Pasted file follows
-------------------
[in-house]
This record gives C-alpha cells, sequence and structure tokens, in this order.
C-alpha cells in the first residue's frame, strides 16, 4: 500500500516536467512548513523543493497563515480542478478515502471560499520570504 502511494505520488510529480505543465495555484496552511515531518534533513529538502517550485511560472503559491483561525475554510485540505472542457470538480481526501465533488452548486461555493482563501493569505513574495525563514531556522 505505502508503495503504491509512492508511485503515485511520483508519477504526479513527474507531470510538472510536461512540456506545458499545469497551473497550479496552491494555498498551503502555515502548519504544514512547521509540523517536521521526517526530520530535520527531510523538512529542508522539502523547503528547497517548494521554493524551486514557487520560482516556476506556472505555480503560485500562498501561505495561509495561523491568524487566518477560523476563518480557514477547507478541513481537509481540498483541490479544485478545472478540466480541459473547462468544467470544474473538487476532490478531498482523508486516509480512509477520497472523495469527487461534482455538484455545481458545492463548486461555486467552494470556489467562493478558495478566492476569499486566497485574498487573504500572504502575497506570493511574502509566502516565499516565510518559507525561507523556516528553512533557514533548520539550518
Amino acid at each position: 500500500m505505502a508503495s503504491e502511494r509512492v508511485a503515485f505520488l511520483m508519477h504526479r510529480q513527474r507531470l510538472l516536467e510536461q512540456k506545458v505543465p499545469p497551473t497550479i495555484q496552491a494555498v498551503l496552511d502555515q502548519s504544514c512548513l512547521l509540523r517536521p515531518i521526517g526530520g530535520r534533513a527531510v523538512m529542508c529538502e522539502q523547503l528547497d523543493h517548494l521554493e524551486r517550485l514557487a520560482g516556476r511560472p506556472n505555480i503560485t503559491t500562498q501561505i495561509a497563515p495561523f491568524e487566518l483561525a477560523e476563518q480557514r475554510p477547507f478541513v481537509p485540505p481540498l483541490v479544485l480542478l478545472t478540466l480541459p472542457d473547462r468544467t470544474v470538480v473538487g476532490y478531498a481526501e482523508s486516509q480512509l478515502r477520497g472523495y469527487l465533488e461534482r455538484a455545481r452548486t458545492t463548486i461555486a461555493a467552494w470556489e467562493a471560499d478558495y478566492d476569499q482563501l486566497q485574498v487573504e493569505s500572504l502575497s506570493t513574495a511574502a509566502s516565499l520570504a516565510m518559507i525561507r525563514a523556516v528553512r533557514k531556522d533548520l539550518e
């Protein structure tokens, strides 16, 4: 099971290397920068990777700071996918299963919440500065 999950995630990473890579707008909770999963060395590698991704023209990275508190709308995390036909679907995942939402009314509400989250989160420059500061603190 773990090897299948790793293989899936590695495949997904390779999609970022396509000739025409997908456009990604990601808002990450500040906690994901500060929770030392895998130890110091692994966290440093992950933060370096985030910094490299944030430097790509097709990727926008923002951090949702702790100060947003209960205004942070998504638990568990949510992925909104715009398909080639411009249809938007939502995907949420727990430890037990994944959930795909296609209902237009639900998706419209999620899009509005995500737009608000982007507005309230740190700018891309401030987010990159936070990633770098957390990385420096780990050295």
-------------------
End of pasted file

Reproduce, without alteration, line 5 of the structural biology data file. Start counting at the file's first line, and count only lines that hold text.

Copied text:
């Protein structure tokens, strides 16, 4: 099971290397920068990777700071996918299963919440500065 999950995630990473890579707008909770999963060395590698991704023209990275508190709308995390036909679907995942939402009314509400989250989160420059500061603190 773990090897299948790793293989899936590695495949997904390779999609970022396509000739025409997908456009990604990601808002990450500040906690994901500060929770030392895998130890110091692994966290440093992950933060370096985030910094490299944030430097790509097709990727926008923002951090949702702790100060947003209960205004942070998504638990568990949510992925909104715009398909080639411009249809938007939502995907949420727990430890037990994944959930795909296609209902237009639900998706419209999620899009509005995500737009608000982007507005309230740190700018891309401030987010990159936070990633770098957390990385420096780990050295």